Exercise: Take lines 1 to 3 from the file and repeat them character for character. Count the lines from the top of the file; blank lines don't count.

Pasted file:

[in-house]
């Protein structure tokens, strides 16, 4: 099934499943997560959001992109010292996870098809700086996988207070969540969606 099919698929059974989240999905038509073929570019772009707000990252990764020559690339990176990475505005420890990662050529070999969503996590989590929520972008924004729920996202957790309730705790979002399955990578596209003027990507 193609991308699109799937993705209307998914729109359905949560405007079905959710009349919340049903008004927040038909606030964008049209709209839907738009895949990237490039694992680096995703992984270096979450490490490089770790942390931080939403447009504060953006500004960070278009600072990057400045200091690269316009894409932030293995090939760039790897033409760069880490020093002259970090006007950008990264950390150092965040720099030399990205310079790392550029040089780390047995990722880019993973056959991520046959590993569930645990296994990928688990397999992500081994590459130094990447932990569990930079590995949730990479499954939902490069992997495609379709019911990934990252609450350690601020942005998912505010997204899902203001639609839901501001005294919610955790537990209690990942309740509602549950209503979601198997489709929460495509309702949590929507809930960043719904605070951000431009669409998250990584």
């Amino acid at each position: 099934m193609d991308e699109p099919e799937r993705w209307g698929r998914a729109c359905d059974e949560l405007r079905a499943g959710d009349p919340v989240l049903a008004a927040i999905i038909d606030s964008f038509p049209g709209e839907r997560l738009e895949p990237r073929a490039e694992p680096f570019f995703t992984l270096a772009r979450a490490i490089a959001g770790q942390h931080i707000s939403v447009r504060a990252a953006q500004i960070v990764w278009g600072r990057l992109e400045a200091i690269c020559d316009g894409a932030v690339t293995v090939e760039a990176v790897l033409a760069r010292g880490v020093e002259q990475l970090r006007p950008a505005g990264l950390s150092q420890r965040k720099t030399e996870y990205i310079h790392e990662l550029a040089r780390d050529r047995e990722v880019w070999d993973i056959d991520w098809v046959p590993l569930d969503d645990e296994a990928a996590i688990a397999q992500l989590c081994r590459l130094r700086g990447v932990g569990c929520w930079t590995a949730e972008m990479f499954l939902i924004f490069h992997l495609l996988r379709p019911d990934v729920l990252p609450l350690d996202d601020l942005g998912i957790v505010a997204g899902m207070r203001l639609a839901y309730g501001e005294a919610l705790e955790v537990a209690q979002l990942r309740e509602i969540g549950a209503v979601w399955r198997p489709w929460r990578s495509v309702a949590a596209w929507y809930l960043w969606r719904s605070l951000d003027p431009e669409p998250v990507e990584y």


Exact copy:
[in-house]
């Protein structure tokens, strides 16, 4: 099934499943997560959001992109010292996870098809700086996988207070969540969606 099919698929059974989240999905038509073929570019772009707000990252990764020559690339990176990475505005420890990662050529070999969503996590989590929520972008924004729920996202957790309730705790979002399955990578596209003027990507 193609991308699109799937993705209307998914729109359905949560405007079905959710009349919340049903008004927040038909606030964008049209709209839907738009895949990237490039694992680096995703992984270096979450490490490089770790942390931080939403447009504060953006500004960070278009600072990057400045200091690269316009894409932030293995090939760039790897033409760069880490020093002259970090006007950008990264950390150092965040720099030399990205310079790392550029040089780390047995990722880019993973056959991520046959590993569930645990296994990928688990397999992500081994590459130094990447932990569990930079590995949730990479499954939902490069992997495609379709019911990934990252609450350690601020942005998912505010997204899902203001639609839901501001005294919610955790537990209690990942309740509602549950209503979601198997489709929460495509309702949590929507809930960043719904605070951000431009669409998250990584």
């Amino acid at each position: 099934m193609d991308e699109p099919e799937r993705w209307g698929r998914a729109c359905d059974e949560l405007r079905a499943g959710d009349p919340v989240l049903a008004a927040i999905i038909d606030s964008f038509p049209g709209e839907r997560l738009e895949p990237r073929a490039e694992p680096f570019f995703t992984l270096a772009r979450a490490i490089a959001g770790q942390h931080i707000s939403v447009r504060a990252a953006q500004i960070v990764w278009g600072r990057l992109e400045a200091i690269c020559d316009g894409a932030v690339t293995v090939e760039a990176v790897l033409a760069r010292g880490v020093e002259q990475l970090r006007p950008a505005g990264l950390s150092q420890r965040k720099t030399e996870y990205i310079h790392e990662l550029a040089r780390d050529r047995e990722v880019w070999d993973i056959d991520w098809v046959p590993l569930d969503d645990e296994a990928a996590i688990a397999q992500l989590c081994r590459l130094r700086g990447v932990g569990c929520w930079t590995a949730e972008m990479f499954l939902i924004f490069h992997l495609l996988r379709p019911d990934v729920l990252p609450l350690d996202d601020l942005g998912i957790v505010a997204g899902m207070r203001l639609a839901y309730g501001e005294a919610l705790e955790v537990a209690q979002l990942r309740e509602i969540g549950a209503v979601w399955r198997p489709w929460r990578s495509v309702a949590a596209w929507y809930l960043w969606r719904s605070l951000d003027p431009e669409p998250v990507e990584y």